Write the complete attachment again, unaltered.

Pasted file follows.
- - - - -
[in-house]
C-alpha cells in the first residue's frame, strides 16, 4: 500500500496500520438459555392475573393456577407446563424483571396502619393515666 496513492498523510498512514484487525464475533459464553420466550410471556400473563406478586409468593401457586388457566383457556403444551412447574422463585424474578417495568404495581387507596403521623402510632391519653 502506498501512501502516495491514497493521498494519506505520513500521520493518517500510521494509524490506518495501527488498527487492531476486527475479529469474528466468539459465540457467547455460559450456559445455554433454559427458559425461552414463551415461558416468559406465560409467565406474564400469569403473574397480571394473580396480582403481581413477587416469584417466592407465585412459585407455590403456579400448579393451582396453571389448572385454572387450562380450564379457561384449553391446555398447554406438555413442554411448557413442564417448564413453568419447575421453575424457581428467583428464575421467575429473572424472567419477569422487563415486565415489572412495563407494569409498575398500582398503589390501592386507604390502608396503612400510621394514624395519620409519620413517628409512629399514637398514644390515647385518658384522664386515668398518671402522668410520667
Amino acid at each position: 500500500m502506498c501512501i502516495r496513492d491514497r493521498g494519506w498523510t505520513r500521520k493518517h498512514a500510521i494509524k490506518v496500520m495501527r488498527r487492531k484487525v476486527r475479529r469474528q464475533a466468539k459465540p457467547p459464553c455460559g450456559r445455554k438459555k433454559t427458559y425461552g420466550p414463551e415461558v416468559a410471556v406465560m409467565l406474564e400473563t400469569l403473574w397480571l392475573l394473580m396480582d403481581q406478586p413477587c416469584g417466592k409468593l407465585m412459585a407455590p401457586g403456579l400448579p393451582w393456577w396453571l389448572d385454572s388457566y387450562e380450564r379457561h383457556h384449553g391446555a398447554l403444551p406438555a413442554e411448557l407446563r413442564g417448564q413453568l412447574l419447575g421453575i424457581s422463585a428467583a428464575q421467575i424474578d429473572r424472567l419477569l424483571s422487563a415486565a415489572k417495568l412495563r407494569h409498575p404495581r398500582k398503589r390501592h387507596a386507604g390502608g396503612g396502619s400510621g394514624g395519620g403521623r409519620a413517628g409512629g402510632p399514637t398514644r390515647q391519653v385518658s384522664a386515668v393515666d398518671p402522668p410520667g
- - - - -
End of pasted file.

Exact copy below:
[in-house]
C-alpha cells in the first residue's frame, strides 16, 4: 500500500496500520438459555392475573393456577407446563424483571396502619393515666 496513492498523510498512514484487525464475533459464553420466550410471556400473563406478586409468593401457586388457566383457556403444551412447574422463585424474578417495568404495581387507596403521623402510632391519653 502506498501512501502516495491514497493521498494519506505520513500521520493518517500510521494509524490506518495501527488498527487492531476486527475479529469474528466468539459465540457467547455460559450456559445455554433454559427458559425461552414463551415461558416468559406465560409467565406474564400469569403473574397480571394473580396480582403481581413477587416469584417466592407465585412459585407455590403456579400448579393451582396453571389448572385454572387450562380450564379457561384449553391446555398447554406438555413442554411448557413442564417448564413453568419447575421453575424457581428467583428464575421467575429473572424472567419477569422487563415486565415489572412495563407494569409498575398500582398503589390501592386507604390502608396503612400510621394514624395519620409519620413517628409512629399514637398514644390515647385518658384522664386515668398518671402522668410520667
Amino acid at each position: 500500500m502506498c501512501i502516495r496513492d491514497r493521498g494519506w498523510t505520513r500521520k493518517h498512514a500510521i494509524k490506518v496500520m495501527r488498527r487492531k484487525v476486527r475479529r469474528q464475533a466468539k459465540p457467547p459464553c455460559g450456559r445455554k438459555k433454559t427458559y425461552g420466550p414463551e415461558v416468559a410471556v406465560m409467565l406474564e400473563t400469569l403473574w397480571l392475573l394473580m396480582d403481581q406478586p413477587c416469584g417466592k409468593l407465585m412459585a407455590p401457586g403456579l400448579p393451582w393456577w396453571l389448572d385454572s388457566y387450562e380450564r379457561h383457556h384449553g391446555a398447554l403444551p406438555a413442554e411448557l407446563r413442564g417448564q413453568l412447574l419447575g421453575i424457581s422463585a428467583a428464575q421467575i424474578d429473572r424472567l419477569l424483571s422487563a415486565a415489572k417495568l412495563r407494569h409498575p404495581r398500582k398503589r390501592h387507596a386507604g390502608g396503612g396502619s400510621g394514624g395519620g403521623r409519620a413517628g409512629g402510632p399514637t398514644r390515647q391519653v385518658s384522664a386515668v393515666d398518671p402522668p410520667g